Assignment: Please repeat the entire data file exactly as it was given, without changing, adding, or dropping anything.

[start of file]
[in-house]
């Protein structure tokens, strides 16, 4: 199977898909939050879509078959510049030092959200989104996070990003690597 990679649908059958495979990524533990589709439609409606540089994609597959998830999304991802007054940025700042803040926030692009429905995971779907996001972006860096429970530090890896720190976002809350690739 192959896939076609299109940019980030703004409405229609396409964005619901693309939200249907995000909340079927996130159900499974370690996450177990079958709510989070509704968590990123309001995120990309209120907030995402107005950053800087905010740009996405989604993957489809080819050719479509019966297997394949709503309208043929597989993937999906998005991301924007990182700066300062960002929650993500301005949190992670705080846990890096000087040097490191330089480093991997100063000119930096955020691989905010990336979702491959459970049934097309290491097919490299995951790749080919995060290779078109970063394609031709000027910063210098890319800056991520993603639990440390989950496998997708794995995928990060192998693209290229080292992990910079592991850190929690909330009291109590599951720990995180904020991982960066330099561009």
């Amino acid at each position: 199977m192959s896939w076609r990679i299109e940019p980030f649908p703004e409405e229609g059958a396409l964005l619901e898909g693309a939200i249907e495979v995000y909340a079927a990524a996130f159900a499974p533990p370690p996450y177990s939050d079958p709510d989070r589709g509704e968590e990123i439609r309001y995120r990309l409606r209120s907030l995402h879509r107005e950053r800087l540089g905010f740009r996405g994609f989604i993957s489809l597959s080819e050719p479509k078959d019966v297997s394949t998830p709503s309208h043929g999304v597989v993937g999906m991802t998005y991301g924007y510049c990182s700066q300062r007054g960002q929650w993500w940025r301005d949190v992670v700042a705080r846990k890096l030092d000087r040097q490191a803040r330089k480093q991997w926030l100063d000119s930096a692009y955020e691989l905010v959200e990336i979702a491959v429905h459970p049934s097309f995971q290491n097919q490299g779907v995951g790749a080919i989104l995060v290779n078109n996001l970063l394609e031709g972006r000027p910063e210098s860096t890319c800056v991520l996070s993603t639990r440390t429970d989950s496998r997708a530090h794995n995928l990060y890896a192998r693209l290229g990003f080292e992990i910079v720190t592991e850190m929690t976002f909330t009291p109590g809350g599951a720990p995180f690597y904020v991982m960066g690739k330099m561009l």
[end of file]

[in-house]
């Protein structure tokens, strides 16, 4: 199977898909939050879509078959510049030092959200989104996070990003690597 990679649908059958495979990524533990589709439609409606540089994609597959998830999304991802007054940025700042803040926030692009429905995971779907996001972006860096429970530090890896720190976002809350690739 192959896939076609299109940019980030703004409405229609396409964005619901693309939200249907995000909340079927996130159900499974370690996450177990079958709510989070509704968590990123309001995120990309209120907030995402107005950053800087905010740009996405989604993957489809080819050719479509019966297997394949709503309208043929597989993937999906998005991301924007990182700066300062960002929650993500301005949190992670705080846990890096000087040097490191330089480093991997100063000119930096955020691989905010990336979702491959459970049934097309290491097919490299995951790749080919995060290779078109970063394609031709000027910063210098890319800056991520993603639990440390989950496998997708794995995928990060192998693209290229080292992990910079592991850190929690909330009291109590599951720990995180904020991982960066330099561009």
């Amino acid at each position: 199977m192959s896939w076609r990679i299109e940019p980030f649908p703004e409405e229609g059958a396409l964005l619901e898909g693309a939200i249907e495979v995000y909340a079927a990524a996130f159900a499974p533990p370690p996450y177990s939050d079958p709510d989070r589709g509704e968590e990123i439609r309001y995120r990309l409606r209120s907030l995402h879509r107005e950053r800087l540089g905010f740009r996405g994609f989604i993957s489809l597959s080819e050719p479509k078959d019966v297997s394949t998830p709503s309208h043929g999304v597989v993937g999906m991802t998005y991301g924007y510049c990182s700066q300062r007054g960002q929650w993500w940025r301005d949190v992670v700042a705080r846990k890096l030092d000087r040097q490191a803040r330089k480093q991997w926030l100063d000119s930096a692009y955020e691989l905010v959200e990336i979702a491959v429905h459970p049934s097309f995971q290491n097919q490299g779907v995951g790749a080919i989104l995060v290779n078109n996001l970063l394609e031709g972006r000027p910063e210098s860096t890319c800056v991520l996070s993603t639990r440390t429970d989950s496998r997708a530090h794995n995928l990060y890896a192998r693209l290229g990003f080292e992990i910079v720190t592991e850190m929690t976002f909330t009291p109590g809350g599951a720990p995180f690597y904020v991982m960066g690739k330099m561009l």